Optimal use of genetically superior bulls through artificial insemination (AI) is highly dependent on precise assessment of seminal quality which allows for reasonable estimations of field fertility with normal or low-dose inseminations. In the present study, seminal measures such as sperm motility and morphology, sperm viability, sperm DNA fragmentation, and the ability of the sperm to display an acrosome reaction were tested. The relationships between field fertility and the seminal measures were investigated using 3 ejaculates from each of 195 bulls (156 Holstein and 39 Jersey) participating in a progeny test program. A range of AI doses, varying from 2 × 10 6 to 15 × 10 6 sperm/straw, was obtained by a controlled dilution process applied to each ejaculate. The different AI doses were distributed at random among 75,610 experimental first inseminations in 4,721 herds and 208 AI technicians. Most of the seminal measures appeared to contain a predictive value for the nonreturn to estrus at 56 d post-AI (NRR56) regardless of the number of sperm per AI dose and can be regarded as noncompensable sperm traits. But, due to correlations between the individual measures, the best model for describing (and predicting) NRR56 was based on sperm concentration and viability in the neat (raw) semen, and post-thaw sperm viability. The statistical models for describing NRR56 included the following explanatory variables: strength of the estrus, number of sperm per AI dose, breed, parity, and random components representing herds and AI technicians. The present results show that the most precise estimation of a bull's NRR56 can be achieved through flow cytometric detection of sperm concentration and viability in neat semen as well as flow cytometric detection of post-thaw sperm viability. © 2011 American Dairy Science Association.


Goodla L.,Swedish University of Agricultural Sciences | Morrell J.M.,Swedish University of Agricultural Sciences | Yusnizar Y.,Swedish University of Agricultural Sciences | Yusnizar Y.,Indonesian Institute of Sciences | And 2 more authors.
Journal of Dairy Science | Year: 2014

The present study aimed to evaluate the effect of single-layer centrifugation (SLC) through a species-specific colloid (Androcoll-B; patent pending, J. M. Morrell) on bull sperm quality. Computer-assisted sperm analysis of motility and flow cytometric analysis of sperm viability (SYBR-14/propidium iodide staining), chromatin integrity (acridine orange staining), reactive oxygen species production [Hoechst 33258-hydroethidine-2',7'-dichlorodihydrofluorescein diacetate (HO-HE-DCFDA) staining], mitochondrial membrane potential (staining with JC-1 probe), and protein tyrosine phosphorylation (specific antibody staining) were performed on unselected and SLC-selected sperm samples. Single-layer centrifugation of bull spermatozoa resulted in the selection of a sperm population that had high mitochondrial membrane potential, a higher content of phosphorylated protein, and more reactive oxygen species than control samples. Sperm chromatin damage was lower in the SLC samples although sperm viability and motility did not differ between SLC samples and controls. These observations suggest that SLC of bull semen in a soybean-containing extender improved some, but not all, parameters of sperm quality. © 2014 American Dairy Science Association.


Bergsten C.,Swedish University of Agricultural Sciences | Telezhenko E.,Viking Genetics | Ventorp M.,Swedish University of Agricultural Sciences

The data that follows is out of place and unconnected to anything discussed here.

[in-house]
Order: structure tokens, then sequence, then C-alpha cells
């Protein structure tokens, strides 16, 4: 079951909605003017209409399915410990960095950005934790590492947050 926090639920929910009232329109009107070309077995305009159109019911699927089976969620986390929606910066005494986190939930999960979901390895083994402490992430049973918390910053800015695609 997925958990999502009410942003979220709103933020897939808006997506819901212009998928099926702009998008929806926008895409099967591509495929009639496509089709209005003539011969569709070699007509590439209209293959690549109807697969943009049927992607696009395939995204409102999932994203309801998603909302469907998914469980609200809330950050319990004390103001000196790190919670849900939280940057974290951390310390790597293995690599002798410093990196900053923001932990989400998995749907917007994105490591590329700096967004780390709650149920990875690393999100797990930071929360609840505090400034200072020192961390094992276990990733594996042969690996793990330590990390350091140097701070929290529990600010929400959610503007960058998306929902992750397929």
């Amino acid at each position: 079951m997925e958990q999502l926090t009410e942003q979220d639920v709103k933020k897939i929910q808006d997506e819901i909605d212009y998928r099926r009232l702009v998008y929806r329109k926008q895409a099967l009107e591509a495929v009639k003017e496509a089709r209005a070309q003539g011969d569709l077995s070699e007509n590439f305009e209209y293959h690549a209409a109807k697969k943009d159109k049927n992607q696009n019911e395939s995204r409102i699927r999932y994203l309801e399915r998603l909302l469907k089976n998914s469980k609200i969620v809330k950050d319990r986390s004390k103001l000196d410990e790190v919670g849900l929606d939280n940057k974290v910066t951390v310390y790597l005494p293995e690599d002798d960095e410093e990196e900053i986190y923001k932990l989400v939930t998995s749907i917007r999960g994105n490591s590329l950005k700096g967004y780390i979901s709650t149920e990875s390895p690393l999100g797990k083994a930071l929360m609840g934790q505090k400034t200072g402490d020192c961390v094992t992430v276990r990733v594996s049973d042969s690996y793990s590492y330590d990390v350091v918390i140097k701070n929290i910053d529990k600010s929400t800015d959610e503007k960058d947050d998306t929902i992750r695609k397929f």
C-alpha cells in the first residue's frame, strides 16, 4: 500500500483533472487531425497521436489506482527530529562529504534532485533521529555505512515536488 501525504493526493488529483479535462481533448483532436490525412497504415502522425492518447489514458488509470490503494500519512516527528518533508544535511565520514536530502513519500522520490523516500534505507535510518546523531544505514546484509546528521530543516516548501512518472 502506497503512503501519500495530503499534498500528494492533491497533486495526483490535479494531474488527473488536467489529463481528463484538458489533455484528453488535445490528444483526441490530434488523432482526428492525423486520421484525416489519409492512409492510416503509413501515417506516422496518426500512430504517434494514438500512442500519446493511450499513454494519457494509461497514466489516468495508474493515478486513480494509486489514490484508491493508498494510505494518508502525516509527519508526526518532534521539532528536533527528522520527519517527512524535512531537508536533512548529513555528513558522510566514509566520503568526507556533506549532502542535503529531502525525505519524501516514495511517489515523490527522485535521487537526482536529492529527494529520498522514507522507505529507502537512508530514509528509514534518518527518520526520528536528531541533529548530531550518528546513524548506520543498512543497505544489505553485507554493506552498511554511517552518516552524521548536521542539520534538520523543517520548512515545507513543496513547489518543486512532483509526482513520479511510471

Animals | Year: 2015

Claw health, an important dairy cow welfare parameter, may be affected by early-life foot/leg stresses. To investigate this, groups of pregnant heifers were allocated to deep straw bedding (Soft) or cubicles (Hard), both with scraped concrete feeding alleys. After the grazing season, they were re-housed in cubicle systems, half on slatted concrete (Hard) and half on slatted rubber (Soft) alleys. Claw measurements, contact area and pressure distribution claw/flooring, claw disorders and leg lesions were recorded at the start and end of each housing season. Locomotion and leg lesions were also scored monthly after calving. Prevalence of sole haemorrhages was higher among pregnant heifers in cubicles than in deep straw. After calving, first-calvers on Hard floors had higher odds for lameness (OR = 3.6; p < 0.01), sole haemorrhages/ulcers (OR = 2.2; p < 0.05), white-line haemorrhages (OR = 2.8; p < 0.01) and leg lesions (OR = 2.6; p < 0.02) than those on Soft floors. Lowest prevalence and severity of sole and white-line haemorrhages (non-significant) in first-calvers was found in those on Soft floors and reared on Hard floors and the highest prevalence and severity on those on Hard floors reared on Soft floors. Soft flooring after calving is of most importance for healthy feet and legs. © 2015, by the authors, licensee MDPI, Basel, Switzerland.


Carlstrom C.,Swedish University of Agricultural Sciences | Pettersson G.,Swedish University of Agricultural Sciences | Johansson K.,Va and odie;xa Sweden | Strandberg E.,Swedish University of Agricultural Sciences | And 2 more authors.
Journal of Dairy Science | Year: 2013

The objective of this study was to investigate how useful data from automatic milking systems used in commercial herds are for genetic analysis of milkability traits. Data were available from 4,968 Swedish Holstein and Swedish Red cows over a span of 5 yr (2004-2009) from 19 herds. The analyzed milkability traits were average flow rate, box time, milking interval, and number of milkings per day. Variance components were estimated for genetic, permanent environmental, and residual effects in first and later (second and third) lactations, and were used for estimation of heritabilities and repeatablilites. The experiences of the data quality and editing procedures showed that almost half of the data and about a quarter of the cows had to be excluded from the analyses due to incomplete or inconsistent information. However, much more data are available than is needed for accurate genetic parameter estimations. For the genetic analysis, a repeatability animal model was used that included the fixed effects of herd, year and season, lactation month, and milk yield. The repeatability coefficients were at a high level: highest for average flow rate, with estimates between 0.8 and 0.9. The estimated heritability coefficients were in the range of 0.37 to 0.48, 0.21 to 0.44, 0.09 to 0.26, and 0.02 to 0.07 for average flow rate, box time, milking interval, and number of milkings, respectively. The results from the present study unraveled large genetic variation in milkability traits. The genetic parameter estimates were well in agreement with previous studies of milkability, which proves the feasibility of using data from automatic milking systems for genetic analysis. © 2013 American Dairy Science Association.